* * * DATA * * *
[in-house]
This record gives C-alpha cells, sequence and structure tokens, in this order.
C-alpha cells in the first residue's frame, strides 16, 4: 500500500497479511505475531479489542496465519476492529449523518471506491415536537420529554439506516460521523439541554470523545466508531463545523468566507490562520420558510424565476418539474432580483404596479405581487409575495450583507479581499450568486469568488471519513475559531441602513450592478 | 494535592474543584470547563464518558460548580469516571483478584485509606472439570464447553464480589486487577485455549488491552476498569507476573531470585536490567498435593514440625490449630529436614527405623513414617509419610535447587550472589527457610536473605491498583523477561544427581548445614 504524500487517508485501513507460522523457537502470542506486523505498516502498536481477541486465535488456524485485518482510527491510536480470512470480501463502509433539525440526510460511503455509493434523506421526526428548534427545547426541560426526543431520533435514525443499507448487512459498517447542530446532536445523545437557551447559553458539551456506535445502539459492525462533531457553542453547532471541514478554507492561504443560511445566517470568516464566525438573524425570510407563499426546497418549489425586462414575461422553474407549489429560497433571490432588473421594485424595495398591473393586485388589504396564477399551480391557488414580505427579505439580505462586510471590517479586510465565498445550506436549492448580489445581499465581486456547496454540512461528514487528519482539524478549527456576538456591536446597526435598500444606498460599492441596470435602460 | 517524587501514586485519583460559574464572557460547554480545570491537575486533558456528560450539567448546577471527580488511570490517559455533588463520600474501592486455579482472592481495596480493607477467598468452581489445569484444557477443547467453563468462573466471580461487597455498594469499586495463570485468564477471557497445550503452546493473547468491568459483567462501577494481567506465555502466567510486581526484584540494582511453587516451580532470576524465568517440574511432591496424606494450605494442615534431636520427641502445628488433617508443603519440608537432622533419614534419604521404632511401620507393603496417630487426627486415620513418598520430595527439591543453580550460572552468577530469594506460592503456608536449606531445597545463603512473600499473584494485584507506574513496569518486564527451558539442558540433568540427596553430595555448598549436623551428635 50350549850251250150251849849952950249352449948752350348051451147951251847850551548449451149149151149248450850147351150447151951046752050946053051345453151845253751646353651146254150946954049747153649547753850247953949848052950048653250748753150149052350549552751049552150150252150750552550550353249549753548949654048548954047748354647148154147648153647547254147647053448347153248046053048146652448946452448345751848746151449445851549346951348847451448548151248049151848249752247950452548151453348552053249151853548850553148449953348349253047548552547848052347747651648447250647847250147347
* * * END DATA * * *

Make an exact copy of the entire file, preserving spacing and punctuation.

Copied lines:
[in-house]
This record gives C-alpha cells, sequence and structure tokens, in this order.
C-alpha cells in the first residue's frame, strides 16, 4: 500500500497479511505475531479489542496465519476492529449523518471506491415536537420529554439506516460521523439541554470523545466508531463545523468566507490562520420558510424565476418539474432580483404596479405581487409575495450583507479581499450568486469568488471519513475559531441602513450592478 | 494535592474543584470547563464518558460548580469516571483478584485509606472439570464447553464480589486487577485455549488491552476498569507476573531470585536490567498435593514440625490449630529436614527405623513414617509419610535447587550472589527457610536473605491498583523477561544427581548445614 504524500487517508485501513507460522523457537502470542506486523505498516502498536481477541486465535488456524485485518482510527491510536480470512470480501463502509433539525440526510460511503455509493434523506421526526428548534427545547426541560426526543431520533435514525443499507448487512459498517447542530446532536445523545437557551447559553458539551456506535445502539459492525462533531457553542453547532471541514478554507492561504443560511445566517470568516464566525438573524425570510407563499426546497418549489425586462414575461422553474407549489429560497433571490432588473421594485424595495398591473393586485388589504396564477399551480391557488414580505427579505439580505462586510471590517479586510465565498445550506436549492448580489445581499465581486456547496454540512461528514487528519482539524478549527456576538456591536446597526435598500444606498460599492441596470435602460 | 517524587501514586485519583460559574464572557460547554480545570491537575486533558456528560450539567448546577471527580488511570490517559455533588463520600474501592486455579482472592481495596480493607477467598468452581489445569484444557477443547467453563468462573466471580461487597455498594469499586495463570485468564477471557497445550503452546493473547468491568459483567462501577494481567506465555502466567510486581526484584540494582511453587516451580532470576524465568517440574511432591496424606494450605494442615534431636520427641502445628488433617508443603519440608537432622533419614534419604521404632511401620507393603496417630487426627486415620513418598520430595527439591543453580550460572552468577530469594506460592503456608536449606531445597545463603512473600499473584494485584507506574513496569518486564527451558539442558540433568540427596553430595555448598549436623551428635 50350549850251250150251849849952950249352449948752350348051451147951251847850551548449451149149151149248450850147351150447151951046752050946053051345453151845253751646353651146254150946954049747153649547753850247953949848052950048653250748753150149052350549552751049552150150252150750552550550353249549753548949654048548954047748354647148154147648153647547254147647053448347153248046053048146652448946452448345751848746151449445851549346951348847451448548151248049151848249752247950452548151453348552053249151853548850553148449953348349253047548552547848052347747651648447250647847250147347